Biodiversity Education

Public education is central to the mission of Hudsonia. Our Biodiversity Resources Center provides Biodiversity Assessment Courses and produces Biodiversity Resource Materials to inform and educate people involved in land use decision-making in the Hudson Valley.

Courses & Workshops Materials

Our programs vary from year to year. To see the types of programs we offer in a typical year, continue reading below. To be informed of programs as they are scheduled, please SUBSCRIBE to our Biodiversity Education email list.

Buttonbush pool

Participants in the September 2012 Biodiversity Assessment Short Course admire a buttonbush pool

Trout Brook Columbine

Wild columbine along the Appalachian Trail in the Trout Brook watershed, Orange County



The Biodiversity Education Program instructs community leaders in science-based principles and techniques for conservation of biological and water resources. Through hands-on laboratory and field exercises, participants learn the value of biodiversity in their communities, how to recognize habitats of ecological significance, and how to protect important resources through sound planning and site design . The Biodiversity Education Program has been funded by the Hudson River Estuary Program of NYSDEC, the Educational Foundation of America, the Dyson Foundation, and the Geoffrey C. Hughes Foundation.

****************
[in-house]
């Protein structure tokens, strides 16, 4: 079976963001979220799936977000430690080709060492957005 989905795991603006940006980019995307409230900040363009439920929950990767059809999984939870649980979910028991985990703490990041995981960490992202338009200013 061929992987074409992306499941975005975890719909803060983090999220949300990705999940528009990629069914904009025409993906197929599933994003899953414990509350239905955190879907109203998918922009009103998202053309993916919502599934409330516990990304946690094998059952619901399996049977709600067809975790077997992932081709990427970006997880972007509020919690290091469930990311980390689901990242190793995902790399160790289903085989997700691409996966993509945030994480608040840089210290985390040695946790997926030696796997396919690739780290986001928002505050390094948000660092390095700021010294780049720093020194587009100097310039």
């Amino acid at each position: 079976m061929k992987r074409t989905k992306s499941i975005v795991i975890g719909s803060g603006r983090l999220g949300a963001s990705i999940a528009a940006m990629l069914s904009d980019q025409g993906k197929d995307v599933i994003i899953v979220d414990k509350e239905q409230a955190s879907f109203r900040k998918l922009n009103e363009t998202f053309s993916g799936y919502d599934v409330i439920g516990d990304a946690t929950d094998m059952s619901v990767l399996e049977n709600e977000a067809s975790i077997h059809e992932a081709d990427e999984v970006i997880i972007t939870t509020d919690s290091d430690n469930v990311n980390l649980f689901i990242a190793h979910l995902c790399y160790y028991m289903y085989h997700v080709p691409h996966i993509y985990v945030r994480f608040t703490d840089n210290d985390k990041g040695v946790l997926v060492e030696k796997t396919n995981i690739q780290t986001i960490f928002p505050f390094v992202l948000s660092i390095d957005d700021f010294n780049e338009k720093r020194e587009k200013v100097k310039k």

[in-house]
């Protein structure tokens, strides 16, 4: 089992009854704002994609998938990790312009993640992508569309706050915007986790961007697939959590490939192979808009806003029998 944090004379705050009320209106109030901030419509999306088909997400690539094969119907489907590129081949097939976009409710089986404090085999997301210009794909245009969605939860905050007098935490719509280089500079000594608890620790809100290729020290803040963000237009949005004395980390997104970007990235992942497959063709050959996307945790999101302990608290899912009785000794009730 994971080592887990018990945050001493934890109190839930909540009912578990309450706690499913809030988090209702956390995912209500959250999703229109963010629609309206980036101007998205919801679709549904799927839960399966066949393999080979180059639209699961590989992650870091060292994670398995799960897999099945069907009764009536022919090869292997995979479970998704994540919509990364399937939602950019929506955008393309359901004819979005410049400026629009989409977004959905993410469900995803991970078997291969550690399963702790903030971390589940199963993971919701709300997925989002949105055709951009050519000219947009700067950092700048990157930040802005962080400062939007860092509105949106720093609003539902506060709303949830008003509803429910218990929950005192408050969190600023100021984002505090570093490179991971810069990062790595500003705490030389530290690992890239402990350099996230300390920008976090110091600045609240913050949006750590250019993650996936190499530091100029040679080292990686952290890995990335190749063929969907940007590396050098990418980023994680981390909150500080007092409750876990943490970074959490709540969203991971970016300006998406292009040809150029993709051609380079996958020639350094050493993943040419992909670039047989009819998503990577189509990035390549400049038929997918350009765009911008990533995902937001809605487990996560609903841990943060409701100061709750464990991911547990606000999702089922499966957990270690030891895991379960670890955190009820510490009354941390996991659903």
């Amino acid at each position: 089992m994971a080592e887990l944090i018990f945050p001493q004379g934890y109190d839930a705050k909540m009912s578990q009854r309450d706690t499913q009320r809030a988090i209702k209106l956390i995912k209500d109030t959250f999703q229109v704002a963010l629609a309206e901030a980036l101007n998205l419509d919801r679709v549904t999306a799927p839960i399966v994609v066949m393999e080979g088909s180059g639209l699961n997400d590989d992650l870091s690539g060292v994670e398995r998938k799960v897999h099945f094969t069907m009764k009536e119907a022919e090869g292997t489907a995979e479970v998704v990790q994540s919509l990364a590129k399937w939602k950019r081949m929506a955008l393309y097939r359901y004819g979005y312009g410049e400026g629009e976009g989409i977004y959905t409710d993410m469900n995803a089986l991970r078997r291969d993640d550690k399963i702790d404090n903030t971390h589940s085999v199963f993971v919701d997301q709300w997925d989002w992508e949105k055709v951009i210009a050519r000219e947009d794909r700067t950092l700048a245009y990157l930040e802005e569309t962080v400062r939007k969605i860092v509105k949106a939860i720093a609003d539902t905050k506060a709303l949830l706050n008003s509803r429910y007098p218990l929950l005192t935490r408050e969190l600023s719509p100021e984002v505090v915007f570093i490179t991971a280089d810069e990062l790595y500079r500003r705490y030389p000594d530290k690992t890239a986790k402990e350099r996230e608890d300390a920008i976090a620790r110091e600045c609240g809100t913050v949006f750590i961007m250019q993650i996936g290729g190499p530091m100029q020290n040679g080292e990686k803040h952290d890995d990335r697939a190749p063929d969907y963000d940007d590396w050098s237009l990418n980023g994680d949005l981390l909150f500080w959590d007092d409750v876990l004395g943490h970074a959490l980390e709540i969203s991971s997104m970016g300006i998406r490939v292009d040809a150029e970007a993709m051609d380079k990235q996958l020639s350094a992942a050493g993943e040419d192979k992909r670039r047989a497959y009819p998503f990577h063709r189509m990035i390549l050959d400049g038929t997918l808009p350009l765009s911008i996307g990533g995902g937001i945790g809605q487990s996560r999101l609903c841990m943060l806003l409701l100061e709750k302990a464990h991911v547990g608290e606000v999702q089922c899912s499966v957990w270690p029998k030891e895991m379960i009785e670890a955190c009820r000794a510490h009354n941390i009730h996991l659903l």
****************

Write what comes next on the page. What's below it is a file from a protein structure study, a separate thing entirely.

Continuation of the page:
Map of Biodiversity Education Participants

The map above shows all the municipalities that have participated in Hudsonia’s 10-month, 3-day, and 1-day Biodiversity Assessment courses. Click on the map to enlarge.


2022 Workshops on Identification and Conservation
of Biodiversity and Water Resources Coming Soon



To view recordings of past webinars, follow links below


View other past webinars and other resources posted by the NYSDEC Hudson River Estuary Program here: (link will leave Hudsonia website)

Hudsonia webinars and workshop topics vary from year to year, but past and prospective topics include:

  • Short Course on Habitat and Water Resource Assessment for Land Use Planning